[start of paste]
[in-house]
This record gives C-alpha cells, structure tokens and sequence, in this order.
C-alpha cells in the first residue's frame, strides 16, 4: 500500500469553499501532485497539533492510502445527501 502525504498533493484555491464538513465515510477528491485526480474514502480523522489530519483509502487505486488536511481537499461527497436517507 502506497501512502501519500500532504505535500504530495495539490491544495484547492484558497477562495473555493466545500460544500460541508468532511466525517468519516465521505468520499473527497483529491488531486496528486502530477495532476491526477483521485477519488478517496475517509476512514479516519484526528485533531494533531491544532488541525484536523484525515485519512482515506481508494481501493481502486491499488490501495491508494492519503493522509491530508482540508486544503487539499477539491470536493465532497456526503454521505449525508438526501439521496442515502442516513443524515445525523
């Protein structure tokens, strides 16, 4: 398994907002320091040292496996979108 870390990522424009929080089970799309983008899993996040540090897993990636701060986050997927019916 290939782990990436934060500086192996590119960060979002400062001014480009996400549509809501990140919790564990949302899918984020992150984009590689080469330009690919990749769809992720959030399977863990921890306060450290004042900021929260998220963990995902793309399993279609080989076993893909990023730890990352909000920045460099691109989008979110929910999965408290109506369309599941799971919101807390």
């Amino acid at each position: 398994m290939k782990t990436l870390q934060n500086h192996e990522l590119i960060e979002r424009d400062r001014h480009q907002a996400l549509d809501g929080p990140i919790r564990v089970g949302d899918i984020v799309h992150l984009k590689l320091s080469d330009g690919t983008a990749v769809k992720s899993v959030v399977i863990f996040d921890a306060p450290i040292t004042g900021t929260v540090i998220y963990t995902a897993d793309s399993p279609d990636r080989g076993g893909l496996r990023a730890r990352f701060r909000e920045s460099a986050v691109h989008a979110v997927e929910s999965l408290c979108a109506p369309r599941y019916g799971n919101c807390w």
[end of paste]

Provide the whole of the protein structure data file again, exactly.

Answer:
[in-house]
This record gives C-alpha cells, structure tokens and sequence, in this order.
C-alpha cells in the first residue's frame, strides 16, 4: 500500500469553499501532485497539533492510502445527501 502525504498533493484555491464538513465515510477528491485526480474514502480523522489530519483509502487505486488536511481537499461527497436517507 502506497501512502501519500500532504505535500504530495495539490491544495484547492484558497477562495473555493466545500460544500460541508468532511466525517468519516465521505468520499473527497483529491488531486496528486502530477495532476491526477483521485477519488478517496475517509476512514479516519484526528485533531494533531491544532488541525484536523484525515485519512482515506481508494481501493481502486491499488490501495491508494492519503493522509491530508482540508486544503487539499477539491470536493465532497456526503454521505449525508438526501439521496442515502442516513443524515445525523
């Protein structure tokens, strides 16, 4: 398994907002320091040292496996979108 870390990522424009929080089970799309983008899993996040540090897993990636701060986050997927019916 290939782990990436934060500086192996590119960060979002400062001014480009996400549509809501990140919790564990949302899918984020992150984009590689080469330009690919990749769809992720959030399977863990921890306060450290004042900021929260998220963990995902793309399993279609080989076993893909990023730890990352909000920045460099691109989008979110929910999965408290109506369309599941799971919101807390």
């Amino acid at each position: 398994m290939k782990t990436l870390q934060n500086h192996e990522l590119i960060e979002r424009d400062r001014h480009q907002a996400l549509d809501g929080p990140i919790r564990v089970g949302d899918i984020v799309h992150l984009k590689l320091s080469d330009g690919t983008a990749v769809k992720s899993v959030v399977i863990f996040d921890a306060p450290i040292t004042g900021t929260v540090i998220y963990t995902a897993d793309s399993p279609d990636r080989g076993g893909l496996r990023a730890r990352f701060r909000e920045s460099a986050v691109h989008a979110v997927e929910s999965l408290c979108a109506p369309r599941y019916g799971n919101c807390w």